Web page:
Here’s a letter to Pacific Standard:
Twenty-seven year old Johnie L. Jones is the first person profiled in your “Top 30 Thinkers Under 30” (April 1). According to your description, he is among an elite few “social-science wunderkinds,” each of whom boasts a “brawny brain” and “jaw-droppingly impressive” ideas for “addressing society’s toughest challenges.” And the challenge for Mr. Jones – as he describes it – is to “advance the mission of providing our country with healthy food options.”
Is Mr. Jones an innovative farmer staking his own funds on experiments to improve agricultural yields? Is he an entrepreneur with a new business plan for reducing the costs of retailing food in poor neighborhoods? Is he an agronomist testing new varieties of plant seeds that might grow abundantly in poor soil? Nope. Nothing like that. Mr. Jones is a government bureaucrat who aspires to be elected to Congress. Yawn.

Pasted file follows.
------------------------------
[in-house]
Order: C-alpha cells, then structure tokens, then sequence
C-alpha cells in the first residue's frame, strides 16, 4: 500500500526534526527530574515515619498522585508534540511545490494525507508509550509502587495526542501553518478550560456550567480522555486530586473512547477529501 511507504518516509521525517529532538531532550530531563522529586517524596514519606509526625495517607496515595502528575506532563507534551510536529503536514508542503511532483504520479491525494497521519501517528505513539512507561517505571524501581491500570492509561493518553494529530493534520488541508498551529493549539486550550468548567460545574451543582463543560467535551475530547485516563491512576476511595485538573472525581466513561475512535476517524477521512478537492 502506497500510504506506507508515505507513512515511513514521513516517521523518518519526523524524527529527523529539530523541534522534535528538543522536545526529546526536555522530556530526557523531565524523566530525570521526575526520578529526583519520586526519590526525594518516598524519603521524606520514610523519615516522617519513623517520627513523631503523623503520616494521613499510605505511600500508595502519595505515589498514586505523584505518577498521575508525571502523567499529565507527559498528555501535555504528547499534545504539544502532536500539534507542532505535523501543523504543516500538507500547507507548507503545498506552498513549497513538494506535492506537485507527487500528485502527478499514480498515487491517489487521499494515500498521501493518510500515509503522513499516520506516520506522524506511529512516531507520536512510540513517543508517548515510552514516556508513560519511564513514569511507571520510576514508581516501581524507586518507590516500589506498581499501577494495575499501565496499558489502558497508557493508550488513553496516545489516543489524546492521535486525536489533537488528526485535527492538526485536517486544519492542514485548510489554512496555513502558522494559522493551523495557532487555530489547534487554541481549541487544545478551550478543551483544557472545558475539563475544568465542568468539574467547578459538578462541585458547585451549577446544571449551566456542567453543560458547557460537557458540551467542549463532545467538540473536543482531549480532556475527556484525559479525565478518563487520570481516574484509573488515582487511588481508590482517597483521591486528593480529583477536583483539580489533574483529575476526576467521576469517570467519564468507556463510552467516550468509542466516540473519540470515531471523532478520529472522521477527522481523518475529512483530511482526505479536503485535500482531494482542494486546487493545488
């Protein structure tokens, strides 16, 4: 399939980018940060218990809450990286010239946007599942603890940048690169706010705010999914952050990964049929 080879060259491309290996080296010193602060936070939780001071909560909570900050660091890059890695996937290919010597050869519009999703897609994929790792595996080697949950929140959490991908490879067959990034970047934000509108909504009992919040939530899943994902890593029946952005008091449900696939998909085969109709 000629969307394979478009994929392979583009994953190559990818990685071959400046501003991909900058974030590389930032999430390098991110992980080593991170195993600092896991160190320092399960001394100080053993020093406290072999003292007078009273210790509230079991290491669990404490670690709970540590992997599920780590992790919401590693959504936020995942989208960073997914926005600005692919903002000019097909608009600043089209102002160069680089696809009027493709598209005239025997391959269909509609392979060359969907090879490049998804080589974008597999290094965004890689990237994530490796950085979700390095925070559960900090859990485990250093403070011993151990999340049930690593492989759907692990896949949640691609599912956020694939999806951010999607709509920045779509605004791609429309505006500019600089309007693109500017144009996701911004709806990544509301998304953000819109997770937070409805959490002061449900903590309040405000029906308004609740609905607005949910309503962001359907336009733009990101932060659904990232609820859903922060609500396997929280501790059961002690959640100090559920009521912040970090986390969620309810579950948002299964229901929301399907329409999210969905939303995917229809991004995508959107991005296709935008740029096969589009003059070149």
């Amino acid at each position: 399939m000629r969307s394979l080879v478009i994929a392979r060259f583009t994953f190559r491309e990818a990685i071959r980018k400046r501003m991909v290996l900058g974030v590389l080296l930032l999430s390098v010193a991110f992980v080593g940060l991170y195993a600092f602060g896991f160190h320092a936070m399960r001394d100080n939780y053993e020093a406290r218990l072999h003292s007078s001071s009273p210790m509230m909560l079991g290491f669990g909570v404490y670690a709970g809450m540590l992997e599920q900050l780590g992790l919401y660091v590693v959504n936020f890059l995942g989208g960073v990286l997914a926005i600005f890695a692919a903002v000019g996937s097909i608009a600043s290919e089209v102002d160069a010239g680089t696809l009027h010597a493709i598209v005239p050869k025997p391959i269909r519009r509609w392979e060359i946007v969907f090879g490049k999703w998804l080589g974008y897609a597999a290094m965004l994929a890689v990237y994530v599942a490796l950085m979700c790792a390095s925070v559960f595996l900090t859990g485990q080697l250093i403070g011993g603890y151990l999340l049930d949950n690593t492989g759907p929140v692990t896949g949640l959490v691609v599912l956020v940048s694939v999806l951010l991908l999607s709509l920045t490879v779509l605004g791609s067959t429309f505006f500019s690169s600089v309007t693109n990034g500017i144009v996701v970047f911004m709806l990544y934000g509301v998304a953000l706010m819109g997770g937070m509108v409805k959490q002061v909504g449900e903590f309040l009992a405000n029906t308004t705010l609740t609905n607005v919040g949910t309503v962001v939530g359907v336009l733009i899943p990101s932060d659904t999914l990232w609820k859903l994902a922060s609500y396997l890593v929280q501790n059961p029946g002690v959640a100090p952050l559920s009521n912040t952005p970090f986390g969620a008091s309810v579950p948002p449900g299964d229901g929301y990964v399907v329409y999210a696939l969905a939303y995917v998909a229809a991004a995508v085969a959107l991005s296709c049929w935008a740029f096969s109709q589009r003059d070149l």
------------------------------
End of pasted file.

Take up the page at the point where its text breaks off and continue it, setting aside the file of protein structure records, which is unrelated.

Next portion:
Rather than creatively figuring out how to spend his own money, or money voluntarily entrusted to him, on ways to improve the life of Paul, Mr. Jones’s only idea is the depressingly primitive one of forcing Peter to spend money on ways to improve the life of Paul (or, more accurately, on ways that Mr. Jones merely fancies will improve the life of Paul).
So while Mr. Jones might have admirable intentions, there’s nothing remotely new or “brainy” or “jaw-droppingly impressive” about his ideas. Quite the opposite.
Donald J. Boudreaux
Professor of Economics
Martha and Nelson Getchell Chair for the Study of Free Market Capitalism at the Mercatus Center
George Mason University
Fairfax, VA 22030
“I want power to order people about!” is an idea neither new nor noble.